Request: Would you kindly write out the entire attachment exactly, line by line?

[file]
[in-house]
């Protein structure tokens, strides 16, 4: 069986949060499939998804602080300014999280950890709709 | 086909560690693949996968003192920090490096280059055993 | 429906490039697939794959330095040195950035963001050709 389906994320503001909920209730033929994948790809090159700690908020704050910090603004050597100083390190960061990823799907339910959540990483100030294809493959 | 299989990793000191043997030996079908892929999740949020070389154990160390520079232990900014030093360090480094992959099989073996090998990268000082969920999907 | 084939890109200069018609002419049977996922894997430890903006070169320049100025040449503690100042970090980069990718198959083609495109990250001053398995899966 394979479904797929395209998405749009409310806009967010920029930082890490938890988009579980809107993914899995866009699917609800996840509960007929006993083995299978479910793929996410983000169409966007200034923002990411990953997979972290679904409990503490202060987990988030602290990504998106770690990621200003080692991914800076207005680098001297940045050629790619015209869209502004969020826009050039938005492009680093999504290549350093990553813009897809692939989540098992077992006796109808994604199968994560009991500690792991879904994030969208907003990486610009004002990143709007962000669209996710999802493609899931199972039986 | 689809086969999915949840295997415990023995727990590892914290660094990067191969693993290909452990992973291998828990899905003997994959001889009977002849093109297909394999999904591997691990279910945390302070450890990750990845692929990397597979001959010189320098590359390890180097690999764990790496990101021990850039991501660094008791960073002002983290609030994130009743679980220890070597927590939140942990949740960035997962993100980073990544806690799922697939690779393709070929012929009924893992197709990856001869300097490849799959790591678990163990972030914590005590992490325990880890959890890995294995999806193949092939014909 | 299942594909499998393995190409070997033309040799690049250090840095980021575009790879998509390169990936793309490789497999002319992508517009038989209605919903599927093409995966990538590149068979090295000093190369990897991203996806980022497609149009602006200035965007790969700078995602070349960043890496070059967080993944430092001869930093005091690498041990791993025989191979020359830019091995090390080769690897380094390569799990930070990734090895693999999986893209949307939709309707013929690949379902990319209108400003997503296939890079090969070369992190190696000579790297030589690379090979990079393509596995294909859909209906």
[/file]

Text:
[in-house]
């Protein structure tokens, strides 16, 4: 069986949060499939998804602080300014999280950890709709 | 086909560690693949996968003192920090490096280059055993 | 429906490039697939794959330095040195950035963001050709 389906994320503001909920209730033929994948790809090159700690908020704050910090603004050597100083390190960061990823799907339910959540990483100030294809493959 | 299989990793000191043997030996079908892929999740949020070389154990160390520079232990900014030093360090480094992959099989073996090998990268000082969920999907 | 084939890109200069018609002419049977996922894997430890903006070169320049100025040449503690100042970090980069990718198959083609495109990250001053398995899966 394979479904797929395209998405749009409310806009967010920029930082890490938890988009579980809107993914899995866009699917609800996840509960007929006993083995299978479910793929996410983000169409966007200034923002990411990953997979972290679904409990503490202060987990988030602290990504998106770690990621200003080692991914800076207005680098001297940045050629790619015209869209502004969020826009050039938005492009680093999504290549350093990553813009897809692939989540098992077992006796109808994604199968994560009991500690792991879904994030969208907003990486610009004002990143709007962000669209996710999802493609899931199972039986 | 689809086969999915949840295997415990023995727990590892914290660094990067191969693993290909452990992973291998828990899905003997994959001889009977002849093109297909394999999904591997691990279910945390302070450890990750990845692929990397597979001959010189320098590359390890180097690999764990790496990101021990850039991501660094008791960073002002983290609030994130009743679980220890070597927590939140942990949740960035997962993100980073990544806690799922697939690779393709070929012929009924893992197709990856001869300097490849799959790591678990163990972030914590005590992490325990880890959890890995294995999806193949092939014909 | 299942594909499998393995190409070997033309040799690049250090840095980021575009790879998509390169990936793309490789497999002319992508517009038989209605919903599927093409995966990538590149068979090295000093190369990897991203996806980022497609149009602006200035965007790969700078995602070349960043890496070059967080993944430092001869930093005091690498041990791993025989191979020359830019091995090390080769690897380094390569799990930070990734090895693999999986893209949307939709309707013929690949379902990319209108400003997503296939890079090969070369992190190696000579790297030589690379090979990079393509596995294909859909209906």